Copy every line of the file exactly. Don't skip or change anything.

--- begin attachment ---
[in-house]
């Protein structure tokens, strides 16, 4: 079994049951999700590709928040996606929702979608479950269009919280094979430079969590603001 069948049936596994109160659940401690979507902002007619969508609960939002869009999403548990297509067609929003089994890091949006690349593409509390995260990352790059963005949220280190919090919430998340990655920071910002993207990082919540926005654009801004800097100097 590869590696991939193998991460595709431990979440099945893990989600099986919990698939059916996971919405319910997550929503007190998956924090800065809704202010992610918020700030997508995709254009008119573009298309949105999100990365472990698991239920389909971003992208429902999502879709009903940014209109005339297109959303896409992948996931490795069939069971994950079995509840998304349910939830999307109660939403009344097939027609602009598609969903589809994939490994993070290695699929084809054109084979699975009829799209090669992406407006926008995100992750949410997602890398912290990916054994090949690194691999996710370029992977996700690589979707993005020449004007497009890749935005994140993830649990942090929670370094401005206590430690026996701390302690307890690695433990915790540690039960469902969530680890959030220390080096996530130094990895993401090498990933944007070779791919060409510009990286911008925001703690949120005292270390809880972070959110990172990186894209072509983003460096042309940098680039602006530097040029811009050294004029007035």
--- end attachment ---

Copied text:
[in-house]
């Protein structure tokens, strides 16, 4: 079994049951999700590709928040996606929702979608479950269009919280094979430079969590603001 069948049936596994109160659940401690979507902002007619969508609960939002869009999403548990297509067609929003089994890091949006690349593409509390995260990352790059963005949220280190919090919430998340990655920071910002993207990082919540926005654009801004800097100097 590869590696991939193998991460595709431990979440099945893990989600099986919990698939059916996971919405319910997550929503007190998956924090800065809704202010992610918020700030997508995709254009008119573009298309949105999100990365472990698991239920389909971003992208429902999502879709009903940014209109005339297109959303896409992948996931490795069939069971994950079995509840998304349910939830999307109660939403009344097939027609602009598609969903589809994939490994993070290695699929084809054109084979699975009829799209090669992406407006926008995100992750949410997602890398912290990916054994090949690194691999996710370029992977996700690589979707993005020449004007497009890749935005994140993830649990942090929670370094401005206590430690026996701390302690307890690695433990915790540690039960469902969530680890959030220390080096996530130094990895993401090498990933944007070779791919060409510009990286911008925001703690949120005292270390809880972070959110990172990186894209072509983003460096042309940098680039602006530097040029811009050294004029007035």